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Energy / Wind farm community benefit agreement ‘within touching distance’

Photo: Shetland News

THE COMPANY set up to receive and disburse community benefit money from the proposed Viking Energy wind farm is “within touching distance” of striking an agreement with its developer, according to its chairman.

Chris Bunyan confirmed it has “almost got to an agreement” on a deal which could see £2.2 million being paid annually from Viking to community projects.

He added that Shetland Community Benefit Fund (SCBF) also recently met with Peel Energy, which has consent for smaller wind farms in Yell and outside of Lerwick.

Bunyan reiterated that the Viking deal “all depends” on the results of UK Government’s Contracts for Difference (CfD) subsidy auction, which are expected to be announced on 19/20 September.

“We are within touching distance, and I’m certainly confident that if there is a successful Viking bid, then all the Is would have been dotted and the Ts crossed by then, and we should be ready to go,” he said.

“I think we both want to be in a position that come the 20th or 21st, which ever day it is after the Contracts for Difference is announced, we could announce that we have agreed these heads of terms and can move on to the next stage.

“That’s the plan – as soon as possible after, if there is a successful bid, to have an agreement there and then that’s ready to be signed.”

The agreement at this stage – £5,000 per installed megawatt capacity – is much the same as what was circulated to community councils earlier this year, Bunyan said.

The draft terms said that the benefit fund would award grants or loans to support community or charitable activities from not-for-profit groups.

It may also award grants or loans, or make investments, to promote “economic development activities” in Shetland.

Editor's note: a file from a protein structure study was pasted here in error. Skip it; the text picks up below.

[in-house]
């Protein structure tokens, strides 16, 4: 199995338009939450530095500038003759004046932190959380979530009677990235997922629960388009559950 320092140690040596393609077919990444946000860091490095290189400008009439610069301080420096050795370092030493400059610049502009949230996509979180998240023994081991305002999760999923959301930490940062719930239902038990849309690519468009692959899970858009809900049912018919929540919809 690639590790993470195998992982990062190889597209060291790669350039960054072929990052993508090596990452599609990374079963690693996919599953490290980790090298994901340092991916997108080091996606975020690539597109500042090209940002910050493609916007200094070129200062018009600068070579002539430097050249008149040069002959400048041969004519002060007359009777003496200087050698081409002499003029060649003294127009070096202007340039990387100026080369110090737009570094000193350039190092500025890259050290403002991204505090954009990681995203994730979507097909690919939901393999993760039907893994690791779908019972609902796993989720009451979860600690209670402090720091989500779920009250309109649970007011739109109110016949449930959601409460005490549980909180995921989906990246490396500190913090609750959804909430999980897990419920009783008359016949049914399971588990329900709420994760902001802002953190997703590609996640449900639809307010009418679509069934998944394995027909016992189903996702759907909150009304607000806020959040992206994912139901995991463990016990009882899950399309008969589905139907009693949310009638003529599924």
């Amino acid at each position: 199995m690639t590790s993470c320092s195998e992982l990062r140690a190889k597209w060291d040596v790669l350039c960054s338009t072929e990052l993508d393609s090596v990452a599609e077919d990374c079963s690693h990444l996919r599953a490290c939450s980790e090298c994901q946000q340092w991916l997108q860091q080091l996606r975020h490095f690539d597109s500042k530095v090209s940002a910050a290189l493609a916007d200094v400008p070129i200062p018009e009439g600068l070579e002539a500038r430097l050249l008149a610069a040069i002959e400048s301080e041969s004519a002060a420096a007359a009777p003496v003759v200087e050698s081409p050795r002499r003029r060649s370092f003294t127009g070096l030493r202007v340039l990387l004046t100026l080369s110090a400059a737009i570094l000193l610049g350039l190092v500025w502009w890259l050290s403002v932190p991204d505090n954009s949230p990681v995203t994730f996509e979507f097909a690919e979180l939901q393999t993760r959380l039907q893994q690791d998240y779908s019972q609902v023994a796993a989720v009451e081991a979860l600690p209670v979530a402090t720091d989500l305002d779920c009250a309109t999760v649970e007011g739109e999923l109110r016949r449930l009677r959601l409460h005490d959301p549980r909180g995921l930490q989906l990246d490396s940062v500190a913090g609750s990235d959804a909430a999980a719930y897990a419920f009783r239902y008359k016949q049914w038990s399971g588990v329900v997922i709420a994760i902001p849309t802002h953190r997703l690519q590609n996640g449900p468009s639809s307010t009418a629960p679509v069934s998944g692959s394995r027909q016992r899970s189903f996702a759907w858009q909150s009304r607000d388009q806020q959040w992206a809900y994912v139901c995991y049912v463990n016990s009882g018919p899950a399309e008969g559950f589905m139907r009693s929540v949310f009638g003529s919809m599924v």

Up to ten per cent of each payout would be given to community councils, with those in areas of turbines due to receive a greater share.

Bunyan said it would be index-linked to inflation.

He also confirmed that Peel Energy – which has plans for 17 turbines at Beaw Field in Yell and 12 at Mossy Hill near Lerwick – recently met with SCBF.

There had been doubts previously over whether the company would use SCBF as a way of distributing community benefit money.

“We’re talking to, and wanting to talk to, all commercial renewable developers,” Bunyan said.

“We have met [Peel Energy], and we’re going to have to see what happens next as far as they’re concerned. It is encouraging that we’re having a meeting with them and they’re talking to us.”

The proposed 29-turbine Energy Isles wind farm in Yell, meanwhile, still looks set to only disburse payments to Unst, Yell and Fetlar.

“We’ve not had contact with Energy Isles for a while,” Bunyan admitted.

Shetland Community Benefit Fund Ltd is a co-operative which was formed by the Association of Shetland Community Councils in the early days of the Viking Energy project, with each community council able to nominate a representative to its board.